Take a spoon, a box, and a hat. What do you get?

I heard that today’s children are losing their sense of make-believe because of the time spent in front of the television or playing video games. I thought about how sad that is. I remember when I was a child having so much time for playing make-believe to occupy my time. Fast forward to having my own daughters.Even though they had many toys to play with, they loved using their imaginations when playing. My daughter was telling me just last week that she used to  love when we got things in large boxes because they could pretend the box was so many things.   Imaginations also spark creativity. Could  that be  why my daughters are interested and talented in the arts? The report went on to say that these children who spend so much time  in front of television tend to do worse in school. It also stifles their ability to be creative problem solvers.  I believe that. As a teacher of thirty-one  years I have seen how children have changed over the years. They are so used to being visually  occupied, in my opinion, that teachers need to do the same almost just to keep the attention of their students. Don’t get me wrong. I believe television and technology are important, but like everything, it should be in moderation. Parents who allow their children to have the television, computer, and video games as the baby-sitter is doing a disservice to their children. That’s my soapbox for today.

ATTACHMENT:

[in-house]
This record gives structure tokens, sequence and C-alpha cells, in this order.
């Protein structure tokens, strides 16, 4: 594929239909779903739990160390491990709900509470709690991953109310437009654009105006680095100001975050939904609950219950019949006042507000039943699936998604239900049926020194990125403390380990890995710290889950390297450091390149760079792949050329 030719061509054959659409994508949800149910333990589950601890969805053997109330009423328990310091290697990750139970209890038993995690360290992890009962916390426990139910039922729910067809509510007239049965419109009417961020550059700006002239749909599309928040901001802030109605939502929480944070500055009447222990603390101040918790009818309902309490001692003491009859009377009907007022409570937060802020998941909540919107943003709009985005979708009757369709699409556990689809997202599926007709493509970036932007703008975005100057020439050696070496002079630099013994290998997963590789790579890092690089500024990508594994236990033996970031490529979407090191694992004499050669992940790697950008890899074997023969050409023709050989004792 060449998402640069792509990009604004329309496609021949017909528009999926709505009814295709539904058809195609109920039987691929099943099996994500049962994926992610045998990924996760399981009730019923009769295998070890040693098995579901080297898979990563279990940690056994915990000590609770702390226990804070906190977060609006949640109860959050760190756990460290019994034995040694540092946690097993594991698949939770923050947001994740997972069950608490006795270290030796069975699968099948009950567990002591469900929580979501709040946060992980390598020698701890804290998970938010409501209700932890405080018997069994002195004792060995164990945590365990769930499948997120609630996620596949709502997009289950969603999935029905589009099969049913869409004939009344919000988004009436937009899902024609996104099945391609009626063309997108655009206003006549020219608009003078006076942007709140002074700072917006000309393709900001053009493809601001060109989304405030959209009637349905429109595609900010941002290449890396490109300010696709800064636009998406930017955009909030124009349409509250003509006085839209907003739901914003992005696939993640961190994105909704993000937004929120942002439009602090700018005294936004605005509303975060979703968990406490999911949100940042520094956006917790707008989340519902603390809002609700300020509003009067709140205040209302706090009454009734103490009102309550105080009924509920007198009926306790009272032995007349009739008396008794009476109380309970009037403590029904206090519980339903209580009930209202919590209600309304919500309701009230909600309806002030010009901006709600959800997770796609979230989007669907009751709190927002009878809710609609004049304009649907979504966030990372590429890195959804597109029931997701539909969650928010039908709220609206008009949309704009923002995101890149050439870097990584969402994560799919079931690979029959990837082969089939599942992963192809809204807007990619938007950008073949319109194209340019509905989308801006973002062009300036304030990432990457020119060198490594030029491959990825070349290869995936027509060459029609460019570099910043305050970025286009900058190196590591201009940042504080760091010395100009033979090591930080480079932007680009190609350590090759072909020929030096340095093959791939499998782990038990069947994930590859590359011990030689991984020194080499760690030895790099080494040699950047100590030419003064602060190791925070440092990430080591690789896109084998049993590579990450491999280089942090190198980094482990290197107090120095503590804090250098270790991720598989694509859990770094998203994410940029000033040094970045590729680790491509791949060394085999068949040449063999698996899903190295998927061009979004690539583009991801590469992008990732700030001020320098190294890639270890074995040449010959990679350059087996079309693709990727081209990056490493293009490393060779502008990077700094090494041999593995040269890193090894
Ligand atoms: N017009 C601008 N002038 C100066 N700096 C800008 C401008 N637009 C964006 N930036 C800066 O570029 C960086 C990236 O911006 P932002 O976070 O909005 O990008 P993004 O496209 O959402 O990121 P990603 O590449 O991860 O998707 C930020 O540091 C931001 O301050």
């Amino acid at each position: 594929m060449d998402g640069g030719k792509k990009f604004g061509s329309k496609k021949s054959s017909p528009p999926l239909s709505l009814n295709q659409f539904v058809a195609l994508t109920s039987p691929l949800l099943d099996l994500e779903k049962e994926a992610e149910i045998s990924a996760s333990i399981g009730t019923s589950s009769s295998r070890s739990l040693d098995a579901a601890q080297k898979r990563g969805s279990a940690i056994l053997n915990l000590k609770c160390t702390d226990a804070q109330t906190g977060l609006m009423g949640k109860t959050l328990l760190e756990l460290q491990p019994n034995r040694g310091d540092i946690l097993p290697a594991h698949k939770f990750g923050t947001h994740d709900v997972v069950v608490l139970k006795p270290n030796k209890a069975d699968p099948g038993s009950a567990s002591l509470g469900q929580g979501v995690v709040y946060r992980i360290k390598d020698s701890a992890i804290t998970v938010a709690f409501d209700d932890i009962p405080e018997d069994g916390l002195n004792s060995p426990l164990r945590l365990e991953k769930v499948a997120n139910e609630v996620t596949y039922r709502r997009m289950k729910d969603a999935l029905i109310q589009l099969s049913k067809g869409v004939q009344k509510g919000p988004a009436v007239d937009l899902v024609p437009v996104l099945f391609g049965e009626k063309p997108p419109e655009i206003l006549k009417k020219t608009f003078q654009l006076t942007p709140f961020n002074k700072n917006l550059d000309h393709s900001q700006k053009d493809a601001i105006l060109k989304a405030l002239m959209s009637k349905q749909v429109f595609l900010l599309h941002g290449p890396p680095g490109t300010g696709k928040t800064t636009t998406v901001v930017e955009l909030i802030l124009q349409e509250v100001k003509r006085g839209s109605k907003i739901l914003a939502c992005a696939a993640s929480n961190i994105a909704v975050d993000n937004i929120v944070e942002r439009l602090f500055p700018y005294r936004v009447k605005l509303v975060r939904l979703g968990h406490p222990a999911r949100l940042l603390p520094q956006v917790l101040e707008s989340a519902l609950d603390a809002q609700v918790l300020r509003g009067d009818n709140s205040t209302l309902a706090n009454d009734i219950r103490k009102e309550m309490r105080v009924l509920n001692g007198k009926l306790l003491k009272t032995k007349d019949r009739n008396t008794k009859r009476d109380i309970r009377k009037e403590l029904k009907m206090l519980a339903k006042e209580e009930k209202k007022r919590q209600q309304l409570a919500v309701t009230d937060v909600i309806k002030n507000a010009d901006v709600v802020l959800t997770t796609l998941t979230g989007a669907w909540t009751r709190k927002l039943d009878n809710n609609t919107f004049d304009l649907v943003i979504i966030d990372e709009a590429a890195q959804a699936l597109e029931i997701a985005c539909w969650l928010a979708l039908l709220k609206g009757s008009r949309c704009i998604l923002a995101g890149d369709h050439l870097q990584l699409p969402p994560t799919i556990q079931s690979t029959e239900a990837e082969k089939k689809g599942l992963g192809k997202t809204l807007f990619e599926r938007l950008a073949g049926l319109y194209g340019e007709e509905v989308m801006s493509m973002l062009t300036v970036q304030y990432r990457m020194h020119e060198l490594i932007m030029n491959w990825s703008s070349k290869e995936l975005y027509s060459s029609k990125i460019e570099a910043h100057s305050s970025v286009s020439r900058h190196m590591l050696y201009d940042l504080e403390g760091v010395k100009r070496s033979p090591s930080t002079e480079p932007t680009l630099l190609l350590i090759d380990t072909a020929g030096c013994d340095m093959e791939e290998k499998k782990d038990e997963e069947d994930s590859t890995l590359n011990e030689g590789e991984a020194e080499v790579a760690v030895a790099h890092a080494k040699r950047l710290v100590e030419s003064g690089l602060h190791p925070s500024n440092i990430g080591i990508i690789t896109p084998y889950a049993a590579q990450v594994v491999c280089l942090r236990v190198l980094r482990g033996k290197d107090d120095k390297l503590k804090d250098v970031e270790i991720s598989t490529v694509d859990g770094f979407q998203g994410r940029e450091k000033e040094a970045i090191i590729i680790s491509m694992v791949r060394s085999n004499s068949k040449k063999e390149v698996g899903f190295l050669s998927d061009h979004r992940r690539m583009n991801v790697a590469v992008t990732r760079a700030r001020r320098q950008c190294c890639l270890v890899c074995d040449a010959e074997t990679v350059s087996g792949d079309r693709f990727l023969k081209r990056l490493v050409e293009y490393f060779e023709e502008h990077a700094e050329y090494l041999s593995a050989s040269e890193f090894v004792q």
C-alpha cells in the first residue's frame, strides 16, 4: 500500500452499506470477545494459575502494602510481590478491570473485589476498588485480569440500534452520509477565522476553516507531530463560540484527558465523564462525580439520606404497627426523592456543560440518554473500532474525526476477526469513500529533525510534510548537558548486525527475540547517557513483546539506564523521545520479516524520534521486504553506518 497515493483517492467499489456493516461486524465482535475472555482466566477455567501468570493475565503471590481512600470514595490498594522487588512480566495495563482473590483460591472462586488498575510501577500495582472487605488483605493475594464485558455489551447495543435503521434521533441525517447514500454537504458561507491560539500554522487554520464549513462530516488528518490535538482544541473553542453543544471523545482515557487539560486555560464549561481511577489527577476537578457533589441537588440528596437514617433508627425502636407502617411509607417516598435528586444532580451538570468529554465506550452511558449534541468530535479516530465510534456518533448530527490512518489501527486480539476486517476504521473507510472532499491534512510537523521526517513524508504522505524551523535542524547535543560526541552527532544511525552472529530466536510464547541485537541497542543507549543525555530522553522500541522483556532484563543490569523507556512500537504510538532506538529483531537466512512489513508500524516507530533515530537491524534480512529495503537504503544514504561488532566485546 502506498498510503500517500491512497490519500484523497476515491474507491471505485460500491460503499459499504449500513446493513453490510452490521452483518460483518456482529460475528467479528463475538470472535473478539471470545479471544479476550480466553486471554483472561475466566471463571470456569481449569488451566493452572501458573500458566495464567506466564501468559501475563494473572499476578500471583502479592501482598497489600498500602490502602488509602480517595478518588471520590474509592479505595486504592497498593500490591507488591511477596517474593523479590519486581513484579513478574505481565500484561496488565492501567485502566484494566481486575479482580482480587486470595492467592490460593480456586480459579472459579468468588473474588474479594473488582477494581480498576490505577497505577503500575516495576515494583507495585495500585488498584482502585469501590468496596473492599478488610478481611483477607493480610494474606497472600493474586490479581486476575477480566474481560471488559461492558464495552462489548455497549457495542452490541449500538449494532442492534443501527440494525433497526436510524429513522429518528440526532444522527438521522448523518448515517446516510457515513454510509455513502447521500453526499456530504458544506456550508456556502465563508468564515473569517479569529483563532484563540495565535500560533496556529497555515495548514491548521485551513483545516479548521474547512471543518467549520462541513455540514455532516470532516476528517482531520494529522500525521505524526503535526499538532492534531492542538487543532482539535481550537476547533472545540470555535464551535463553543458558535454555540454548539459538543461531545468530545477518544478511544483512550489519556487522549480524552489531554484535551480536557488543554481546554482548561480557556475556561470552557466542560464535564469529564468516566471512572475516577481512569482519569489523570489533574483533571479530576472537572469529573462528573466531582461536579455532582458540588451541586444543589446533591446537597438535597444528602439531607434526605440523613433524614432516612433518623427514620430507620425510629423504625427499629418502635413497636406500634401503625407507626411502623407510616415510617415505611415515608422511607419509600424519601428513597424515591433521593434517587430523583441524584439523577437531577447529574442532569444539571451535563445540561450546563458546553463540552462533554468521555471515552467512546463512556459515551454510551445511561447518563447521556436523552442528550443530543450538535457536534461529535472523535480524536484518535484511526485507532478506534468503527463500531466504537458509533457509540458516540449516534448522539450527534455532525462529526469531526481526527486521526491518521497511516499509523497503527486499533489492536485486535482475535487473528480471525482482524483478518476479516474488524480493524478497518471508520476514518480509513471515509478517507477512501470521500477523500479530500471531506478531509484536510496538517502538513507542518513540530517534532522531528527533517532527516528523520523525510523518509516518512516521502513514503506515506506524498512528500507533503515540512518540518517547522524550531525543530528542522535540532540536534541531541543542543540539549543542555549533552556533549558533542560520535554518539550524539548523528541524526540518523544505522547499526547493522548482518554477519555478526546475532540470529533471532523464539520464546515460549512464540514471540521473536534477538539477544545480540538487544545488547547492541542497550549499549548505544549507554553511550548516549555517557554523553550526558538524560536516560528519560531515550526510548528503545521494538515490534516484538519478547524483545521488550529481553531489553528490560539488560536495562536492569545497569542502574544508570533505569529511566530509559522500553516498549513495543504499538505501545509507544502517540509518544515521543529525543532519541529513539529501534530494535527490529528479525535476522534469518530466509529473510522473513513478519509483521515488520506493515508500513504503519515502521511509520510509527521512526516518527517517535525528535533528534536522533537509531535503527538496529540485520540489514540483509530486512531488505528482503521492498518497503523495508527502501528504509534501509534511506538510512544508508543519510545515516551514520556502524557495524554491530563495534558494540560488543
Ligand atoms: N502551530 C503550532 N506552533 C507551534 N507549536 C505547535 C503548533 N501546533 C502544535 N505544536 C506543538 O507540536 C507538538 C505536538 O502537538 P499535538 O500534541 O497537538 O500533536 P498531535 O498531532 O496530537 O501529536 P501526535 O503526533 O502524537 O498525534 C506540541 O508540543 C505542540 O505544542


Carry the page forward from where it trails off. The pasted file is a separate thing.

3 Comments (+add yours?)

  1. debra
    Jan 21, 2010 @ 18:18:58

    I loved boxes also as a child. I remember we got a new icebox and made a club house out of the box it came in. My sisters and I painted it and glued flower pedals to it. Cut out windows and thumb tacked cloth up for curtains. Try doing something like that with a kid today.


  2. jess
    Jan 21, 2010 @ 20:46:20

    I loved playing paperdolls. I made my own. I’d cut them out of old catalogs. But that was only when I was trapped in the house. I spent most of my time outside. My daughter used to play ‘library’– she’d take our books and make library cards for them and her friends would check them out, then check them back in again. My stepson who will be 30 next month remembers how I let him hall my Idaho potatoes all around the house in his little yelllow truck. One of his favorite memories, he says. It doesn’t take alot to keep kids happy. I really think parents and kids lead very seperate lives these days.


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